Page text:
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Vegetable Variety Investigations (Vvi)

Engaging Youth in Citizen Science

About Vvi
Project Acknowledgments

About Vvi

A citizen science approach to preserving biodiversity and connecting with community.

Vegetable varieties investigation (Vvi) is a companion program to Vegetable Varieties for VVfGGardeners (VVfG). It is a unique citizen science program designed to engage youth in horticulture.  Participants interview gardeners about their opinions on vegetable varieties, and submit their findings to an online database that serves as a nation-wide online library of vegetable variety data.  Contributing to this library supports science research and promotes biodiversity for healthy ecosystems, including our farms and gardens.  Findings reported by Vvi youth participants are used by gardeners, plant breeders, and horticulture researchers involved with Vegetable Varieties for Gardeners, a web forum that provides an avenue for gardeners to share their knowledge with a much wider community.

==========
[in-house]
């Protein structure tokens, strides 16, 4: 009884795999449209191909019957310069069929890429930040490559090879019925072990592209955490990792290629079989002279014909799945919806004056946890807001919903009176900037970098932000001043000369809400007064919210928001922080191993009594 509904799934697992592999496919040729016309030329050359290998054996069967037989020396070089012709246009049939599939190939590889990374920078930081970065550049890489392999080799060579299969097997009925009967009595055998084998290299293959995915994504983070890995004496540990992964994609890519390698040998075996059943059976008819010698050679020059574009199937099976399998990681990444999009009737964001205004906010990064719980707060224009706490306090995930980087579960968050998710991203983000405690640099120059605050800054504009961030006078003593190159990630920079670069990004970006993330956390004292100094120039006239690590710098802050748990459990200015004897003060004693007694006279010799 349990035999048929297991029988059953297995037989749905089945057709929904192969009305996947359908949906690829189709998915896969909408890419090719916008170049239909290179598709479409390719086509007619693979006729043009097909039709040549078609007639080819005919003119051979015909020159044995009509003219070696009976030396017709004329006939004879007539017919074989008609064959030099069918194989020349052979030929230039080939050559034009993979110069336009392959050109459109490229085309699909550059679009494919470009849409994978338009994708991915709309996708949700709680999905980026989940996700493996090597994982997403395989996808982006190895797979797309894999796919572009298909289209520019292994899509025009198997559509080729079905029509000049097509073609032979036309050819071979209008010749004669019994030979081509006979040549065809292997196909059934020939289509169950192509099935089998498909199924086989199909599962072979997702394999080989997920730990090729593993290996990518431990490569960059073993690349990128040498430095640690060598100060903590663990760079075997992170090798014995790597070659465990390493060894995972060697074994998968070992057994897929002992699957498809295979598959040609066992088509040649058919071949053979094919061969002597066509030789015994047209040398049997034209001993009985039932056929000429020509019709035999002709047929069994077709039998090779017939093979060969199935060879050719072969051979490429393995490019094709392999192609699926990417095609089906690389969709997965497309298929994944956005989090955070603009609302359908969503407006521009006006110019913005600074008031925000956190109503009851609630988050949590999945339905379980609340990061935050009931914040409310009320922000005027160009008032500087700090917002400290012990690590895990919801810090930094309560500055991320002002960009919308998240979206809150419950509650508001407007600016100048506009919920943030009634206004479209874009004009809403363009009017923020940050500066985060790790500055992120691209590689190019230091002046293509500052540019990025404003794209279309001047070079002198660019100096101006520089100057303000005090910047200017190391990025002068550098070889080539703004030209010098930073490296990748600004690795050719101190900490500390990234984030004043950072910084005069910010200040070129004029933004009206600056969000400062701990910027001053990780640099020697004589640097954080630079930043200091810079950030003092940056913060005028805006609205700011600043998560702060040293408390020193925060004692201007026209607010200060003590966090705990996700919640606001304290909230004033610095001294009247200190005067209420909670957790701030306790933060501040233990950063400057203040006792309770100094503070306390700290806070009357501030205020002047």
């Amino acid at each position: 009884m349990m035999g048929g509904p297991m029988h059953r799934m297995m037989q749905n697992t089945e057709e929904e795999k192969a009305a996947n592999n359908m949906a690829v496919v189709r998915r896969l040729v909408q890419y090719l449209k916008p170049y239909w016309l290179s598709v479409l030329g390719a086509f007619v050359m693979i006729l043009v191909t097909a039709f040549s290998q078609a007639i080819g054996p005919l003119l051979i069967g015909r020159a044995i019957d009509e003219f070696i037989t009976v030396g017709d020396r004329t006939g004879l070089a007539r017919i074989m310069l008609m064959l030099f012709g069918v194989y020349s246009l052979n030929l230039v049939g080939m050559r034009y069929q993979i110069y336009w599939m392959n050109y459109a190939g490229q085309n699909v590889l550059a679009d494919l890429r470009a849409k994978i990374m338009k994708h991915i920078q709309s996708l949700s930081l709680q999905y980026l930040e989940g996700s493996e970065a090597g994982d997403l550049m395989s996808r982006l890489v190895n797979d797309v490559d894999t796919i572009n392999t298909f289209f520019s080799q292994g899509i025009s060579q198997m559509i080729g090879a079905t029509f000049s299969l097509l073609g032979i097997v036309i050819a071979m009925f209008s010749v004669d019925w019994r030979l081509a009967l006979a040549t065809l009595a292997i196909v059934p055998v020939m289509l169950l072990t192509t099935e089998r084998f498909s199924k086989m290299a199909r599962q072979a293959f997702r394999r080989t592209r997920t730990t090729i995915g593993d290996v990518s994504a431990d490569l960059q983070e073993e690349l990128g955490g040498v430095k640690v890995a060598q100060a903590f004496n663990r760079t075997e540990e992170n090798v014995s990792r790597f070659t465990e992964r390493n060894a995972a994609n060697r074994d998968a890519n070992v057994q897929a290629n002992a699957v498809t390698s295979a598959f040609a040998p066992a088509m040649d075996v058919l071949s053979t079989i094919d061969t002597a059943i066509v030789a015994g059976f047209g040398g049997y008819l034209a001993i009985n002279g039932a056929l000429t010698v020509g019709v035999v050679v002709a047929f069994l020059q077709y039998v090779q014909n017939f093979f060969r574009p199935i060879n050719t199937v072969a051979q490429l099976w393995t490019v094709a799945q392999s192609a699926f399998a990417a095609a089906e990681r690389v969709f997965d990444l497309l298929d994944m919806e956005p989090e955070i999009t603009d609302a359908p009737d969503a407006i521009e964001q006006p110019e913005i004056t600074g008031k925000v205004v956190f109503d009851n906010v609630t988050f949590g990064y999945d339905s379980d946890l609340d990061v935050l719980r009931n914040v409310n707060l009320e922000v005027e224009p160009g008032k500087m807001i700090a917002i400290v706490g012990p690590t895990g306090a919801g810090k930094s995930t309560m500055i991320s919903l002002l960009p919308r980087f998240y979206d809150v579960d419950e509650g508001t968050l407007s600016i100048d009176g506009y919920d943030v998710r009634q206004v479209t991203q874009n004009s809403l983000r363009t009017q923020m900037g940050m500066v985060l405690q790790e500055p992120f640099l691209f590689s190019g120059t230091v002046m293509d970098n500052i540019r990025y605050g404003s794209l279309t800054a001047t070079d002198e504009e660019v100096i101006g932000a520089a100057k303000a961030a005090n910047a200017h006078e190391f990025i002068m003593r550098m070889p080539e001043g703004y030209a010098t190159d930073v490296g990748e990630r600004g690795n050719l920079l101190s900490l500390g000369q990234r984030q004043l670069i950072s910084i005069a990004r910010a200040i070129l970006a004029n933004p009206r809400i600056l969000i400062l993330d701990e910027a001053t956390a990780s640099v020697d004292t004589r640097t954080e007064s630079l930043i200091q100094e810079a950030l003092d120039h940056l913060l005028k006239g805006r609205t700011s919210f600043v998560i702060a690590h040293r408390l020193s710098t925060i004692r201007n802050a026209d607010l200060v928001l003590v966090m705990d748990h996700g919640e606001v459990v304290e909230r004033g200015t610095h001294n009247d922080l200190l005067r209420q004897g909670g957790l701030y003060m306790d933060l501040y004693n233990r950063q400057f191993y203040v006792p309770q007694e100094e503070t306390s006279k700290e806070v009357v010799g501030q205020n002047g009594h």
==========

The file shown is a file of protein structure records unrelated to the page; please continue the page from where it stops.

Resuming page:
Anyone Can Contribute

  1. Review and download the complete Vegetable varieties investigation (Vvi) Toolkit (pdf)
  2. Conduct the Vegetable varieties investigation
  3. Submit data to

Why participate in Vvi?
Youth will gain direct experience in:

  • science research
  • data collection
  • interview skills
  • sharing findings
  • collaboration
  • connecting with others in their community
  • supporting biodiversity

“What vegetable varieties will grow best in my garden?”  Gardeners have been asking this question for centuries.  By conducting the Vegetable Varieties Investigation with youth, you will help uncover some answers for today’s gardeners and scientists, while providing a rich learning experience for your students.  You will also contribute to an online library of gardeners’ vegetable variety experiences which will serve as a tool for preserving knowledge and promoting biodiversity.